NoHo 7, the Playhouse 7, and the Royal in Los Angeles will all be showing a
double feature of two of Doris Day’s best-known films on Monday, August 29,
2016. At 7:00 pm The Man Who Knew Too Much, the classic 1956 film directed by Alfred
Hitchcock, will be screened as part of its 60th anniversary. At 4:30 pm and again at 9:30 pm, 1961’s Lover Come Back, directed by Delbert
Mann, will be screened as part of its 55th anniversary.
the press release:
Doris Day Double
of our Anniversary Classics series. For details, visit: laemmle.com/ac.
Click here to buy tickets to the 4:30PM Lover
Come Back (includes admission to the 7PM The Man Who Knew Too Much).
Click here to buy tickets to the 7PM The Man Who
Knew Too Much (includes admission to the 9:30PM Lover Come Back).
Laemmle’s Anniversary Classics presents
a tribute to Doris Day, one of the last surviving stars of Hollywood’s Golden
Age. Day was the number one female box office star of the 20th century, but she
was sometimes underrated as an actress. She excelled in musicals, comedy, and
drama and during the 1950s and 60s she was one of the few actresses who
regularly played working women. We offer a double feature of two of her most
popular films, the 60th anniversary of Alfred Hitchcock’s The Man Who Knew Too Much (1956) and
the 55th anniversary of Lover Come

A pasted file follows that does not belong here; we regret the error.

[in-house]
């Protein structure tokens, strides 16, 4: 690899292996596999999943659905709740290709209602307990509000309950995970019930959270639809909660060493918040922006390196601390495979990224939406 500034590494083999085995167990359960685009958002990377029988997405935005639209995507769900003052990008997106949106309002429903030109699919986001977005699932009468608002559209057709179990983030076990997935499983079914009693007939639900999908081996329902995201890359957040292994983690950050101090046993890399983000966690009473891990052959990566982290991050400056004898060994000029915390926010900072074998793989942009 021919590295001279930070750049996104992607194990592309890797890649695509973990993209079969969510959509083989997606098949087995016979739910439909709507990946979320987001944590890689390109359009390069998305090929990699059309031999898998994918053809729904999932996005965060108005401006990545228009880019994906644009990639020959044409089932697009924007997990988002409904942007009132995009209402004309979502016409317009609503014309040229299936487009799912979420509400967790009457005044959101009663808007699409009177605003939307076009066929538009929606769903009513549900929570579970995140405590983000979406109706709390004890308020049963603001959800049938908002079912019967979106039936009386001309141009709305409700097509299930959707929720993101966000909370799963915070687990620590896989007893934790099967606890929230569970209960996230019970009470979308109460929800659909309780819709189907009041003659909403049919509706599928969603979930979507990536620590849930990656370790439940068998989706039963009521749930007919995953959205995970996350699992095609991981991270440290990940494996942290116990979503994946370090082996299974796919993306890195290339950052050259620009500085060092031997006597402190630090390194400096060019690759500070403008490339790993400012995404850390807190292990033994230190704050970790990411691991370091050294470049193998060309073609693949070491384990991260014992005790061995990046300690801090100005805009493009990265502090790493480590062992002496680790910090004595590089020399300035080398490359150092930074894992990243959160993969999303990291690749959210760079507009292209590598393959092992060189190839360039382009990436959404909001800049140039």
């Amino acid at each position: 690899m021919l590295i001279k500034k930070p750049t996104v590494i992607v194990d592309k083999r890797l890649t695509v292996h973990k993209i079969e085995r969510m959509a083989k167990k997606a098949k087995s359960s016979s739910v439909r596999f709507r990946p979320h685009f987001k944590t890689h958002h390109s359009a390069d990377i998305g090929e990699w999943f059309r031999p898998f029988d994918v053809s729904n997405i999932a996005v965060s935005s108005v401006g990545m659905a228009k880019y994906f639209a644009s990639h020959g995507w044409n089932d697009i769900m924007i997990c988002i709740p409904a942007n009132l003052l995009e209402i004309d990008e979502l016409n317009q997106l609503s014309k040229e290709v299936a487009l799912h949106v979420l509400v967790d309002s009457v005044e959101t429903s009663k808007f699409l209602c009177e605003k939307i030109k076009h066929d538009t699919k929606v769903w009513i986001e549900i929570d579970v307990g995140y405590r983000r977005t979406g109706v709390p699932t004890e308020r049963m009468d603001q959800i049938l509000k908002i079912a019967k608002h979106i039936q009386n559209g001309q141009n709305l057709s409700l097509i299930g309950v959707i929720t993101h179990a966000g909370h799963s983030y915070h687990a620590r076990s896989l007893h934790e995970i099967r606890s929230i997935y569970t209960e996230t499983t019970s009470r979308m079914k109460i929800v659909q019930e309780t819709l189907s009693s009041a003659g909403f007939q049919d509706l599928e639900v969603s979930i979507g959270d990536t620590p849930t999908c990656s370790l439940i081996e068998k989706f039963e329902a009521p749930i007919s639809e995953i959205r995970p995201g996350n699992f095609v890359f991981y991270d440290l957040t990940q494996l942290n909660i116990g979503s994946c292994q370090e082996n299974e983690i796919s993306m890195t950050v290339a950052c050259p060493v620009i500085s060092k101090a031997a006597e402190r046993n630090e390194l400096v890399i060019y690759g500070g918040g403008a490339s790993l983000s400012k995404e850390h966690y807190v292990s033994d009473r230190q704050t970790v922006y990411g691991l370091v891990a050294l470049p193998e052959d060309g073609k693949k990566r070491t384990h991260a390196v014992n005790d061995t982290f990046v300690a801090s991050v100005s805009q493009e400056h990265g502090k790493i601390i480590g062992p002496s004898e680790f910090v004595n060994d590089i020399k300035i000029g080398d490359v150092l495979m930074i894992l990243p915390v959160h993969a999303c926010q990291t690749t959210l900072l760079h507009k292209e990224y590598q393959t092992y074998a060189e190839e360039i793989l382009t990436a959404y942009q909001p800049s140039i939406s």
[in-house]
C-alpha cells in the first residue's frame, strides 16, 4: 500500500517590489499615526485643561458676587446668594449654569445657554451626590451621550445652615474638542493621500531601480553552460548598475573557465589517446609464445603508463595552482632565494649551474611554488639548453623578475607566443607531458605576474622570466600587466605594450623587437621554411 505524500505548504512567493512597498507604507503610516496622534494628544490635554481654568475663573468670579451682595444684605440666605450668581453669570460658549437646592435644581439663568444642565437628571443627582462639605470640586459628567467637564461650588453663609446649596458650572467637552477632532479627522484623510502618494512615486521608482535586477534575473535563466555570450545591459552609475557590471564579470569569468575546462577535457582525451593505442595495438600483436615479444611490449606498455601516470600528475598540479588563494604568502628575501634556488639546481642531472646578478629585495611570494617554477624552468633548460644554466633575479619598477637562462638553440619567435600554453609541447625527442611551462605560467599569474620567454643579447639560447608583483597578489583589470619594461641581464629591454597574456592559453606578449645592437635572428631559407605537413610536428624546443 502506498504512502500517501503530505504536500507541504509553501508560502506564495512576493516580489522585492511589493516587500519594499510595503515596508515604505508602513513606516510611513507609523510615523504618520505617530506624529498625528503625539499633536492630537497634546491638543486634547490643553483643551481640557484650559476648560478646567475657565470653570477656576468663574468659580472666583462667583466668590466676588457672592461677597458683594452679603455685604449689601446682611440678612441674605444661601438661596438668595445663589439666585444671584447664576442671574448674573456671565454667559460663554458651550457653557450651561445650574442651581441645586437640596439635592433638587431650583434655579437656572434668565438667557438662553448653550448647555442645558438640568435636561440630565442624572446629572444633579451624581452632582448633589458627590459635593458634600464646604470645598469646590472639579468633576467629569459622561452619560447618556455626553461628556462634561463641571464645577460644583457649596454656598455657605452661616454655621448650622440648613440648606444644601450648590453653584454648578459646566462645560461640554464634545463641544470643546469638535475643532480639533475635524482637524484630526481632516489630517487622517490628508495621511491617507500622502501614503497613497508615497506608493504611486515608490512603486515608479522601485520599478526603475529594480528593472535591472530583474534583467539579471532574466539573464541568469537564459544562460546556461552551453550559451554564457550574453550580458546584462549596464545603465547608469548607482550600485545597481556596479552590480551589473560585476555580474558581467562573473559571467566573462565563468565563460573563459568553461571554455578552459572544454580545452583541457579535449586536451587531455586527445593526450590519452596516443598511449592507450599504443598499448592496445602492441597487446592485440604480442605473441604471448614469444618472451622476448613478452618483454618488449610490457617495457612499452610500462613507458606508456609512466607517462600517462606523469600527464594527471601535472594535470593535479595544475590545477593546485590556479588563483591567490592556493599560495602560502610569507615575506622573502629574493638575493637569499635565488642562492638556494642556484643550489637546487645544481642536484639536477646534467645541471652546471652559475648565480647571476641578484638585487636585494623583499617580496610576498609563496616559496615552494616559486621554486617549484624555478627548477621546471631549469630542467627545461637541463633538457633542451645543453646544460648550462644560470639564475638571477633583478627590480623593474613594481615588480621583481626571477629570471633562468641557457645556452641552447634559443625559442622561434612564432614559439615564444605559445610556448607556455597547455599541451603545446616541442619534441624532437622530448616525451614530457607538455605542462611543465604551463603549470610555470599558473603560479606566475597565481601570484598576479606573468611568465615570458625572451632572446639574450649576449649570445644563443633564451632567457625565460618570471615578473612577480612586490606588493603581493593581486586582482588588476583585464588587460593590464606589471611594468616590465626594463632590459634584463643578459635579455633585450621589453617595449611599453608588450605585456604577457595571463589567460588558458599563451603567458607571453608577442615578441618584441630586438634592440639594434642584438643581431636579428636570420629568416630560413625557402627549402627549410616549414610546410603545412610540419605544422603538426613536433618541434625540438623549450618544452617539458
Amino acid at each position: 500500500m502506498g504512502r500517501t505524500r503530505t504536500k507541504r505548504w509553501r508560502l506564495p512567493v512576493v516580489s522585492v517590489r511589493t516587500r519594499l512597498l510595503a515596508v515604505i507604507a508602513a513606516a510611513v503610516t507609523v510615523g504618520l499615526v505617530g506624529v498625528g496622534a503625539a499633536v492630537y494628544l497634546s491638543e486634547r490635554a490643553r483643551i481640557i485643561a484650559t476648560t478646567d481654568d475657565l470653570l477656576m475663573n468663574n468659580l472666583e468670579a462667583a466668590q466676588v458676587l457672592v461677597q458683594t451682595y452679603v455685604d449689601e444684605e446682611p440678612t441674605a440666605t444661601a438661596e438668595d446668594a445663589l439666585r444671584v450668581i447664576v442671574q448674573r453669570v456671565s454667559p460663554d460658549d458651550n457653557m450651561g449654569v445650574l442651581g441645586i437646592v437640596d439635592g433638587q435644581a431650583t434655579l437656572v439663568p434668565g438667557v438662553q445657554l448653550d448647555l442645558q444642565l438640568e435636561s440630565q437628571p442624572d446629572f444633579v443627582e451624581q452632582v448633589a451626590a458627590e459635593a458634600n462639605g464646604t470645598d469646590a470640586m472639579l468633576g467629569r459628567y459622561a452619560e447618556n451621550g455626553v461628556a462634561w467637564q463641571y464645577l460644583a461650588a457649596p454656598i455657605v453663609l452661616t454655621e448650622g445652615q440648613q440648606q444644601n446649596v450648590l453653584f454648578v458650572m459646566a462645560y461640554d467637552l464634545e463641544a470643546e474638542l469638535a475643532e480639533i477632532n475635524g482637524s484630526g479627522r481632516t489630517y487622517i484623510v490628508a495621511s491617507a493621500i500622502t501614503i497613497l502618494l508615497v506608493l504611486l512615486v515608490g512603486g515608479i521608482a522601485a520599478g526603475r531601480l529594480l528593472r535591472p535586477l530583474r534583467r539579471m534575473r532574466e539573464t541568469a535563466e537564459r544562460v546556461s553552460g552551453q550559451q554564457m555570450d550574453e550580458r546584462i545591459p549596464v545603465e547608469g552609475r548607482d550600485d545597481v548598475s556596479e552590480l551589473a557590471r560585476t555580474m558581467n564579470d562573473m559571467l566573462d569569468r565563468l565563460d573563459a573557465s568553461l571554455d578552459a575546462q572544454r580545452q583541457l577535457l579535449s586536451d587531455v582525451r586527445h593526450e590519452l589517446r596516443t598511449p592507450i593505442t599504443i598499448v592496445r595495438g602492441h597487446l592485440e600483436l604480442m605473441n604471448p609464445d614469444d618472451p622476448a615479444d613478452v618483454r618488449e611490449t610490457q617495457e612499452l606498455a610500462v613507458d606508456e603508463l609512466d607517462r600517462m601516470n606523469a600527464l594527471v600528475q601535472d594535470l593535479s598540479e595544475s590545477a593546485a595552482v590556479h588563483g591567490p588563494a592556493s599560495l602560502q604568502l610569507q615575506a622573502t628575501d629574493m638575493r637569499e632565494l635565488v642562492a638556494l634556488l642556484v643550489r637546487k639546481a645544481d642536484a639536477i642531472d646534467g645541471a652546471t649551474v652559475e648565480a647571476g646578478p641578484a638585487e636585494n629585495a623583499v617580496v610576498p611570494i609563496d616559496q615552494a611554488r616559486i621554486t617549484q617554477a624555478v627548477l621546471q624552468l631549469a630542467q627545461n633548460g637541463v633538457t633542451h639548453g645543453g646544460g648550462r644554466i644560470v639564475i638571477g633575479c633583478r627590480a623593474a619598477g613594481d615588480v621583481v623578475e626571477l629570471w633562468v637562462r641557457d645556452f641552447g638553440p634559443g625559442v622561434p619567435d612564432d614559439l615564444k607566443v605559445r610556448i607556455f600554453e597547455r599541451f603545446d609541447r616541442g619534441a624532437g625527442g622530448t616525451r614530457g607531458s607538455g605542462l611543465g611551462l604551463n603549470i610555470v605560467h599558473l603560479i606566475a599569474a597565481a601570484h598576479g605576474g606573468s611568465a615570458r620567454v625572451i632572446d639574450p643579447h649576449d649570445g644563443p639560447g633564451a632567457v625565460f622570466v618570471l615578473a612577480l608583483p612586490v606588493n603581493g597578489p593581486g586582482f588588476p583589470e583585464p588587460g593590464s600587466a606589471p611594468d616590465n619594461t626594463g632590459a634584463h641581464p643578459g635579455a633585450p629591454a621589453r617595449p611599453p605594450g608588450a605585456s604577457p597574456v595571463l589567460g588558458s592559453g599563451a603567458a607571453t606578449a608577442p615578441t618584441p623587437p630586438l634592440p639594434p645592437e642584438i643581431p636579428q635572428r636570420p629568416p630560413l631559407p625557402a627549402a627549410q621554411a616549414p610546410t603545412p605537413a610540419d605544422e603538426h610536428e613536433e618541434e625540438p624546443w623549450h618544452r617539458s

Back (1961). So you won’t miss any of the fun, the Doris Day double bill
plays at three locations: the Royal in West L.A., Laemmle NoHo 7, and the
Playhouse 7 in Pasadena on Monday, August 29.
We will have trivia contests with
prizes at all three locations.
In ‘The Man Who Knew Too Much,’ one of
Doris Day’s rare forays into the thriller genre, the actress introduced one of
her most successful songs, the Oscar-winning hit, “Que Sera Sera.” But she also
demonstrated her versatility in several harrowing and suspenseful dramatic
scenes. She plays the wife of one of Hitchcock’s favorite actors, James
Stewart. The movie was a box office bonanza for all parties. Hitchcock’s
success during the 1940s allowed the director to employ bigger budgets and
shoot on location for several of his Technicolor thrillers in the 1950s,
including To Catch a Thief, Vertigo, and North by Northwest. For The Man Who
Knew Too Much, a remake of his own 1934 film, Hitchcock traveled to Morocco and
to London for some spectacular location scenes. In his famous series of
interviews with the Master of Suspense, Francois Truffaut wrote, “In the
construction as well as in the rigorous attention to detail, the remake is by
far superior to the original.” The plot turns on kidnapping and assassination,
all building to a concert scene in the Royal Albert Hall that climaxes
memorably with the clash of a pair of cymbals.
‘Lover Come Back’ was the second comedy
teaming of Doris Day with Rock Hudson, on the heels of their huge 1959 hit, Pillow
Talk. Day and Hudson play rival advertising executives who vie for an account
that doesn’t exist, dreamed up by Hudson to throw Day off the track, further
complicated by their romantic entanglement. Screenwriters Stanley Shapiro (who
won an Oscar for ‘Pillow Talk’) and Paul Henning concocted a witty scenario
with deft sight gags, targeting the influence of Madison Avenue in the era, and
their original screenplay was Oscar-nominated in 1961. Day, Hudson, and a
winning supporting cast including Tony Randall, Edie Adams and Jack Kruschen
are all at the top of their game, nimbly directed by Delbert Mann. The New York
Times’ Bosley Crowther raved about “…this springy and sprightly surprise, which
is one of the brightest, most satiric comedies since ‘It Happened One Night.’
The Times also celebrated the box office smash as “the funniest picture of the